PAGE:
“Every wind turbine has an anemometer that measures wind speed and a wind vane to keep track of the wind’s direction. When the anemometer registers wind speeds higher than 55 mph (cut-out speed varies by turbine), it triggers the wind turbine to automatically shut off.”

Extreme wind speeds, especially when there are direction changes, gusts, and shears can

  • Drastically increase turbine load
  • Threaten the structural integrity of towers and blades
  • Cause fatigue and damage to turbine components
  • Reduce output

It’s not just hurricanes that threaten wind operations. During Winter Storm Stella in 2017, the five turbines installed at Block Island Wind Farm –– the first US offshore wind farm –– shut down when winds reached more than 55 mph. 

Research from the University of Colorado suggests that current wind turbines are not prepared for a Category 5 storm. 

At the same time. low winds also mean wind turbines aren’t able to operate correctly. On the flip side, storms can have a positive effect on the generation of wind power, as the production of electricity rises sharply before turbines shut off. In the UK, Storm Bella not only brought gusts of up to 100mph on Boxing Day 2020, wind power also provided more than half of its electricity that day. 

In early 2020 during storm Sabine, more than 60% of Germany’s electricity supply was provided by wind energy

However, when you combine strong winds with waves from extreme weather events, offshore wind farms suffer. Extreme weather events can damage infrastructure, while hurricanes and storm surges can damage offshore wind farms and affect the lifespan of turbines. Being able to access and maintain wind turbines is also a problem during storms.

Aside from extreme wind, even small alterations in weather from climate change and other factors put pressure on generation and supply. 

Gradual changes in precipitation, temperature, and near-surface humidity can lead to more icing on turbine blades. This reduces power output. Dust deposits and drier air also have the same effect. Maintaining and repairing wind farms in permafrost regions is also difficult.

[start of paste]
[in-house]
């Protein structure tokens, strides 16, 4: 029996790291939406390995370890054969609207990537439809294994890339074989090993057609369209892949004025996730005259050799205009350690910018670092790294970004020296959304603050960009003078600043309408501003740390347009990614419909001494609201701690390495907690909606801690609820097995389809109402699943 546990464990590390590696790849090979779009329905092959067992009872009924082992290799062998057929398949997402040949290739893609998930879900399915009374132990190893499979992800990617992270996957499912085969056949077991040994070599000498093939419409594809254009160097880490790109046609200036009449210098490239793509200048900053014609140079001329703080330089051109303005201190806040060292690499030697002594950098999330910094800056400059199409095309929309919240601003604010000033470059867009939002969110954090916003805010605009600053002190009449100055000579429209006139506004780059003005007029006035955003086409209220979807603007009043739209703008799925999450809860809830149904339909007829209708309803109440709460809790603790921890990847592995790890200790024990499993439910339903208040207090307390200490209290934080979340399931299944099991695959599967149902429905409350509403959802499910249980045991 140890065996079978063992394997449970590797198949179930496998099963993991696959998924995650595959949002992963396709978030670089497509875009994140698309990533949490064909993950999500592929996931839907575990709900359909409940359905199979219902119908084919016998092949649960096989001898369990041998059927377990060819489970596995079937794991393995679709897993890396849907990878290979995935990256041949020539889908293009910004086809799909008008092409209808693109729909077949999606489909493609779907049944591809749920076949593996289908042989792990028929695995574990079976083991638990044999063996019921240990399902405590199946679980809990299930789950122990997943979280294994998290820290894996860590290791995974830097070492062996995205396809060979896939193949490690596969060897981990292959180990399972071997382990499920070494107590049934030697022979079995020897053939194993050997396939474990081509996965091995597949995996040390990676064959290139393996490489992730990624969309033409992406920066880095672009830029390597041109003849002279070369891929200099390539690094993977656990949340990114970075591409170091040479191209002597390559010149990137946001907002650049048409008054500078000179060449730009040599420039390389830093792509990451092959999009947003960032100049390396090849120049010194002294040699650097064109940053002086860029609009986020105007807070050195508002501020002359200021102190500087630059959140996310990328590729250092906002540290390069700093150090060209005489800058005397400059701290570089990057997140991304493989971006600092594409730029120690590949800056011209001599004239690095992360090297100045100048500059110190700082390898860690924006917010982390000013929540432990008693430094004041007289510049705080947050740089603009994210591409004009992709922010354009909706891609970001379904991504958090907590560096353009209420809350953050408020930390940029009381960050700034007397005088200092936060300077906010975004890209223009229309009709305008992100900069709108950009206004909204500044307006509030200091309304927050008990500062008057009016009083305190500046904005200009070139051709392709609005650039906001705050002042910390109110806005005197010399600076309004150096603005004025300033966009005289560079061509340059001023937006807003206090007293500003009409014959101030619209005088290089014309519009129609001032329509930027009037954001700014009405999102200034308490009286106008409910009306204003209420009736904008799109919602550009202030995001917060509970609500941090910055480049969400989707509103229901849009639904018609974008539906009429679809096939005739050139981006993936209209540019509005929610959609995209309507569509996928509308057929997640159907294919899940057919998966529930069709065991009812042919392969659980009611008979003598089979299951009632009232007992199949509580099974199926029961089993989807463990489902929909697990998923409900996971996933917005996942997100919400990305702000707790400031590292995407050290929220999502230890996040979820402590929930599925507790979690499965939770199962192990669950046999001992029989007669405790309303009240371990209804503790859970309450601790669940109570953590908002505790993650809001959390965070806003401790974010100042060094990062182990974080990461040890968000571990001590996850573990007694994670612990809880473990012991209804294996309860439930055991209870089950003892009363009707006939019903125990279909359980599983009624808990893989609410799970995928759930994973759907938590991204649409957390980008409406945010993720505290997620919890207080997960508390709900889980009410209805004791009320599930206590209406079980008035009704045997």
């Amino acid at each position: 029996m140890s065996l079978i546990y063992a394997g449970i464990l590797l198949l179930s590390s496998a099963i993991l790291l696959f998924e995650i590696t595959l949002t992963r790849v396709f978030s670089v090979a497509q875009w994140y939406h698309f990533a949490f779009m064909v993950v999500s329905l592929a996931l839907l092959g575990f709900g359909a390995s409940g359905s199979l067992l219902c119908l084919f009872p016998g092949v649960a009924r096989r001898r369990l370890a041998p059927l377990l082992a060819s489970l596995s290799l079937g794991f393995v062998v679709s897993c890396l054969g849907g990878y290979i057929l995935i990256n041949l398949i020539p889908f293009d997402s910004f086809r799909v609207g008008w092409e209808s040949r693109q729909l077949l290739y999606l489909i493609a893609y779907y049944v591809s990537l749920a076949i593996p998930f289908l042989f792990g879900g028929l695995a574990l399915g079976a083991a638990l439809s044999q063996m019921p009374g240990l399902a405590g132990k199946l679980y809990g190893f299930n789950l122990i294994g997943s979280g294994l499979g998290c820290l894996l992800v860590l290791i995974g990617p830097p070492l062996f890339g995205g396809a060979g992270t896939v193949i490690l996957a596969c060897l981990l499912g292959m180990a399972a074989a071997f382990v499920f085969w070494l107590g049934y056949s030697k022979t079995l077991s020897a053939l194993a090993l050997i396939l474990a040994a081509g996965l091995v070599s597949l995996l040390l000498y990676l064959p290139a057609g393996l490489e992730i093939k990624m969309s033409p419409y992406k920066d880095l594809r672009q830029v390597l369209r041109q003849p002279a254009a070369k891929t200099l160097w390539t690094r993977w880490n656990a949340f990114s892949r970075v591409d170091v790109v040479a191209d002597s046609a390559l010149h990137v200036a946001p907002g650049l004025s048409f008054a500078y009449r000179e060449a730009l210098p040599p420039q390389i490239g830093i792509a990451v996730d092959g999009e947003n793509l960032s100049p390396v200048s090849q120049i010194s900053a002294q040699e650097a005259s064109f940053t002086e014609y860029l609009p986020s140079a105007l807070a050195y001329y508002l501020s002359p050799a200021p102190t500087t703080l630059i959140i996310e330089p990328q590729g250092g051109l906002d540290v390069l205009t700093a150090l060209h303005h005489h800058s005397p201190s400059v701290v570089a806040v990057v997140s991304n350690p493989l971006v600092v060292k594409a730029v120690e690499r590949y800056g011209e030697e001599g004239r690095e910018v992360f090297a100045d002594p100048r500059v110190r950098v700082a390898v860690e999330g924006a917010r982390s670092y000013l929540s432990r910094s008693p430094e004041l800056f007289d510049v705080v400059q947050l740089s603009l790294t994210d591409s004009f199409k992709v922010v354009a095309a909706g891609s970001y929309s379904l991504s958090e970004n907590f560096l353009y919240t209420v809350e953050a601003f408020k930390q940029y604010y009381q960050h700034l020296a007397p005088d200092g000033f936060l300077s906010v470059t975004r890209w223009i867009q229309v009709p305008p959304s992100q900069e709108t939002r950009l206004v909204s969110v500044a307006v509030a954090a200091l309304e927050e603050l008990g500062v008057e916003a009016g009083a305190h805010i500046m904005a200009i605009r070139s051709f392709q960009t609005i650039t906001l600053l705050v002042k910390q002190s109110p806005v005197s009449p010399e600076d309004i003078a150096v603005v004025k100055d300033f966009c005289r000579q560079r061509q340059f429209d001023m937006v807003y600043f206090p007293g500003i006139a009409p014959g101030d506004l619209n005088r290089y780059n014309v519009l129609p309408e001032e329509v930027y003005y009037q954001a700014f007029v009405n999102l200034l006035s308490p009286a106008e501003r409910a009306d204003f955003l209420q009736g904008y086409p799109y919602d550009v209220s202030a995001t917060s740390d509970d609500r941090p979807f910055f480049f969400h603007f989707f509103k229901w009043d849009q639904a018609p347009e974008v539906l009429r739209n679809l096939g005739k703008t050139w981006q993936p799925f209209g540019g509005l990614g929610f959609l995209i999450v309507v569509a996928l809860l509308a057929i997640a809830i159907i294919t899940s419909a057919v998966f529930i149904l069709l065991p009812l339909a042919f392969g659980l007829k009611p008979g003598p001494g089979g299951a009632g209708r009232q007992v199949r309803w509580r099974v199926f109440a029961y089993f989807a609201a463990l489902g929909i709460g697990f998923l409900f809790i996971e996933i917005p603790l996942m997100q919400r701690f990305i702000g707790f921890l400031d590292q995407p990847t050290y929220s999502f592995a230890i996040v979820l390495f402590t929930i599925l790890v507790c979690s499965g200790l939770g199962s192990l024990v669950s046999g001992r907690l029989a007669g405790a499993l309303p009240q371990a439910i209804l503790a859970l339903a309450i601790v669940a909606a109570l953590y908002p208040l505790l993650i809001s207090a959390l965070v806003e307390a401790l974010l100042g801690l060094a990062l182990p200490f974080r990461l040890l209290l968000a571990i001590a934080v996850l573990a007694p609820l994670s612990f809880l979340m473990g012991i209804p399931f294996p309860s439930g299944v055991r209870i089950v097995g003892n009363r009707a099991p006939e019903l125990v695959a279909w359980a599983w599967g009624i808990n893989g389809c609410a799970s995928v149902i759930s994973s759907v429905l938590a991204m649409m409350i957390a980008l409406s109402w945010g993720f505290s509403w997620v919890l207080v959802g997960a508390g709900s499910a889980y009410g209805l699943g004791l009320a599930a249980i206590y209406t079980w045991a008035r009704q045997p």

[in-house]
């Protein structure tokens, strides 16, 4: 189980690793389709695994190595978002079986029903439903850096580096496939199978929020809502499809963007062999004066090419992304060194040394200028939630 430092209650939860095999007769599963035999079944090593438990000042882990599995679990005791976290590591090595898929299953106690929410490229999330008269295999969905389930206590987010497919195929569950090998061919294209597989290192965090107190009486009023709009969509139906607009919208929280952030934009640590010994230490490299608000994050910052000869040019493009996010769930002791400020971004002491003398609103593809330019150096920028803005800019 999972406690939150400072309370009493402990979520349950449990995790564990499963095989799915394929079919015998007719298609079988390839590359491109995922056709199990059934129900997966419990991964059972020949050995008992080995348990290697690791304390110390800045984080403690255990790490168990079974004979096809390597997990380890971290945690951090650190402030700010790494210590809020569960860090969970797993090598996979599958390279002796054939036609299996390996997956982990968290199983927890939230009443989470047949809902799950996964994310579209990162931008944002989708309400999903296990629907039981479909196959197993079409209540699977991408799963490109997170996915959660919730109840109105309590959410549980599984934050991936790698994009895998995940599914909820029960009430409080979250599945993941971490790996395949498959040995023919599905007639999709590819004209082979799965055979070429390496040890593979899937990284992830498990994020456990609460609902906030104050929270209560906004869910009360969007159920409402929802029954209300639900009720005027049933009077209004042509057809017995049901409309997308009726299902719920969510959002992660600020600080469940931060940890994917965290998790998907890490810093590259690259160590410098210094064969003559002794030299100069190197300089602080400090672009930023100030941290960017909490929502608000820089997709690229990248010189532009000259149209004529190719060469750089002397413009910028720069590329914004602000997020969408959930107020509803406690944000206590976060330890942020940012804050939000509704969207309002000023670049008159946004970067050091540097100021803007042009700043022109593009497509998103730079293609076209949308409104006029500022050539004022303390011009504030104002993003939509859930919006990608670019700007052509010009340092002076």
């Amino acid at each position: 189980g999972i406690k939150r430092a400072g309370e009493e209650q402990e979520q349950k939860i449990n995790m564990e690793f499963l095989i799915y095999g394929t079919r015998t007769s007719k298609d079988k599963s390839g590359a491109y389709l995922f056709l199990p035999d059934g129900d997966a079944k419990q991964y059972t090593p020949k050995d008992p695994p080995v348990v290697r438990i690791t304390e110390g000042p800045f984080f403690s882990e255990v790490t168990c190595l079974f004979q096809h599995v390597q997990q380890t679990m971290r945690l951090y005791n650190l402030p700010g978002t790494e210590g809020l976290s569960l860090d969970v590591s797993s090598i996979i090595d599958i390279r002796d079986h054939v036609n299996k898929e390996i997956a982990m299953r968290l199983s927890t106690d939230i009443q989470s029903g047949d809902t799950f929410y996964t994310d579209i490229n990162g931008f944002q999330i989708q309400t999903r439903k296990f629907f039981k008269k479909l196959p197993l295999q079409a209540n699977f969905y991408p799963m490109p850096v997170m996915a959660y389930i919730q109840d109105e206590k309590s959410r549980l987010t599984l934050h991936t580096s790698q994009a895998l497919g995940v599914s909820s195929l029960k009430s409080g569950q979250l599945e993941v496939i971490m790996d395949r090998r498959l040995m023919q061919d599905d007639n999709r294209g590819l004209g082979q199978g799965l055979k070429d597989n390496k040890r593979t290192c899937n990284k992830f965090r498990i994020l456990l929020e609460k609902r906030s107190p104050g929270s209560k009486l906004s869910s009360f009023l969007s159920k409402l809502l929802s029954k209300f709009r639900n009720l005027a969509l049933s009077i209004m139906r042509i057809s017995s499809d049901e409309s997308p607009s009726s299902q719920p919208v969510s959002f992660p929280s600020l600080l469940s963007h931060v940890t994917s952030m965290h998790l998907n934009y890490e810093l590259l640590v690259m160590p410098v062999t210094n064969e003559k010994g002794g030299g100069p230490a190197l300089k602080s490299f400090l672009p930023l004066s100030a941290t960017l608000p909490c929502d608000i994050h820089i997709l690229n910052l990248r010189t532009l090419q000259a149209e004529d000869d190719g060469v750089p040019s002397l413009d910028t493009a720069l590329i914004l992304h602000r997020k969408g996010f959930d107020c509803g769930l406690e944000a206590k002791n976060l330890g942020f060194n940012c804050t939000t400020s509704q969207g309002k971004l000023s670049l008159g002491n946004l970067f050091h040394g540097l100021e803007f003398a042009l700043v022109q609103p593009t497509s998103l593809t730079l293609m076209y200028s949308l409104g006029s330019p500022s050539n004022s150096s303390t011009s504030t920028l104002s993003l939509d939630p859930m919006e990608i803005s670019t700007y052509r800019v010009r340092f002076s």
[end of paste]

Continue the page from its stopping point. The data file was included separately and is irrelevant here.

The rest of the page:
A rise in temperature could increase operational costs and affect the efficiency of the equipment. Changes in daily or seasonal distribution of wind affect profitability as it’s more difficult to match wind energy input to the grid and daily load demand. 

Gaining a greater understanding of climate and weather, and what interruptions they may cause, as well as what wind power resources will be available when can help ensure the smooth running of operations, even with seasonal variability. 

If we can more accurately predict output, then we can avoid costly overproduction and coordinate the use of different energy sources better. 

Hydropower

The United States is the fourth-largest producer of hydropower in the world, and hydropower operational costs are relatively low, which makes it an attractive energy source. 

But hydropower generation around the world varies from year to year according to shifts in weather patterns and other local operating conditions. In 2019, global hydropower generation was an estimated 4,306 TWh, which is an increase of 2.3% from 2018. 

Changes in weather patterns can affect the hydrologic cycle (the movement of water over the earth) that underpins hydropower. Hydropower production is dependent on precipitation leading to water in rivers and in hydropower reservoirs. As such, this renewable energy is at the mercy of more extreme weather events, such as droughts and floods, which have been increasing significantly in recent years.

In a severe drought, electricity generation levels can drop as much as 88% while flooding can overwhelm and damage the transformer and electrical equipment within hydro systems. This can cost up to $10,000 to repair. 

A drought in Indonesia in 2011 reduced generating capacity in two hydroelectric power plants, which led to estimated financial losses of $51.5 million.

The decreasing volume and increasing temperatures of rivers and lakes caused by changing precipitation and warming poses problems when it comes to cooling efficiency and water availability. 

It’s important to mitigate these weather events as a whole through better forecasting and making good use of data.

Predicting the Future with Weather Intelligence

Moving from fossil fuels to renewable energy makes it even more important for energy producers to get accurate information about historical, current, and future weather. Often power producers have been reactionary when it comes to adverse weather conditions, and need to respond faster and more proactively.